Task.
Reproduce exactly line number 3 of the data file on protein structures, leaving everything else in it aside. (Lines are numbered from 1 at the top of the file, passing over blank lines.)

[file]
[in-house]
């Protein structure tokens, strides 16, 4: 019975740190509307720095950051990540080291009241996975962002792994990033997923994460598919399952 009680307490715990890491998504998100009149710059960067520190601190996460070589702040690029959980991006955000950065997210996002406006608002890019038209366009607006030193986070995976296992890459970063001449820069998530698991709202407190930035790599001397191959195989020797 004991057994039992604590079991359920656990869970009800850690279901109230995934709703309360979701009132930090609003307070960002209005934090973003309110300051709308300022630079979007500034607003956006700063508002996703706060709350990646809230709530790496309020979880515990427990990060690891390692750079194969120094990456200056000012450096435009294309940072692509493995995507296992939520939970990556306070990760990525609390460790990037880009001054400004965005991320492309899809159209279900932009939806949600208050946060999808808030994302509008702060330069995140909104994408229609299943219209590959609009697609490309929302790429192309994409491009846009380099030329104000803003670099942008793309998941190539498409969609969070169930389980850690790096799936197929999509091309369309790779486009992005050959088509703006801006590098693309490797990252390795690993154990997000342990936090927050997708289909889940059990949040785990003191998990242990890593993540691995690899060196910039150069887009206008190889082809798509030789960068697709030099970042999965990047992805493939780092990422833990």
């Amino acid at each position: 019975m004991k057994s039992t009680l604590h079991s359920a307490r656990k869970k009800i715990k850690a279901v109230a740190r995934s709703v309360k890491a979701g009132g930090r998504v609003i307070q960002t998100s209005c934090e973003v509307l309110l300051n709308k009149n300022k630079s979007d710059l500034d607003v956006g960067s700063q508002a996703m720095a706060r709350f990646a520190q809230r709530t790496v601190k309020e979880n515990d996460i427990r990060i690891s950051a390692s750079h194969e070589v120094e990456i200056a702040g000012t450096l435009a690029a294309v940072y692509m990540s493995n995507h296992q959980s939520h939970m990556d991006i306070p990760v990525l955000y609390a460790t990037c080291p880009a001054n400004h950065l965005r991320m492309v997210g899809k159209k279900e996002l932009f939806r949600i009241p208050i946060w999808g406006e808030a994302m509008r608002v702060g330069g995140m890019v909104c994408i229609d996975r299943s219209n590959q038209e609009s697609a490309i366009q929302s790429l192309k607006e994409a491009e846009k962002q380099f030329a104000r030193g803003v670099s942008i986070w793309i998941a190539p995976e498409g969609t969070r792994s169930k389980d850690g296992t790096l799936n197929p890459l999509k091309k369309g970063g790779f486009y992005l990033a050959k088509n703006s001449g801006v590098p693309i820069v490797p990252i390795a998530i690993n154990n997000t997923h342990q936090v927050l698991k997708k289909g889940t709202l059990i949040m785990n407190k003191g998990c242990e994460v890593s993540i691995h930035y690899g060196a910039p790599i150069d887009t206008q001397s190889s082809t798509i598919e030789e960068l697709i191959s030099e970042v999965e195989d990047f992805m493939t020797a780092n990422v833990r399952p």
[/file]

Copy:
């Amino acid at each position: 019975m004991k057994s039992t009680l604590h079991s359920a307490r656990k869970k009800i715990k850690a279901v109230a740190r995934s709703v309360k890491a979701g009132g930090r998504v609003i307070q960002t998100s209005c934090e973003v509307l309110l300051n709308k009149n300022k630079s979007d710059l500034d607003v956006g960067s700063q508002a996703m720095a706060r709350f990646a520190q809230r709530t790496v601190k309020e979880n515990d996460i427990r990060i690891s950051a390692s750079h194969e070589v120094e990456i200056a702040g000012t450096l435009a690029a294309v940072y692509m990540s493995n995507h296992q959980s939520h939970m990556d991006i306070p990760v990525l955000y609390a460790t990037c080291p880009a001054n400004h950065l965005r991320m492309v997210g899809k159209k279900e996002l932009f939806r949600i009241p208050i946060w999808g406006e808030a994302m509008r608002v702060g330069g995140m890019v909104c994408i229609d996975r299943s219209n590959q038209e609009s697609a490309i366009q929302s790429l192309k607006e994409a491009e846009k962002q380099f030329a104000r030193g803003v670099s942008i986070w793309i998941a190539p995976e498409g969609t969070r792994s169930k389980d850690g296992t790096l799936n197929p890459l999509k091309k369309g970063g790779f486009y992005l990033a050959k088509n703006s001449g801006v590098p693309i820069v490797p990252i390795a998530i690993n154990n997000t997923h342990q936090v927050l698991k997708k289909g889940t709202l059990i949040m785990n407190k003191g998990c242990e994460v890593s993540i691995h930035y690899g060196a910039p790599i150069d887009t206008q001397s190889s082809t798509i598919e030789e960068l697709i191959s030099e970042v999965e195989d990047f992805m493939t020797a780092n990422v833990r399952p």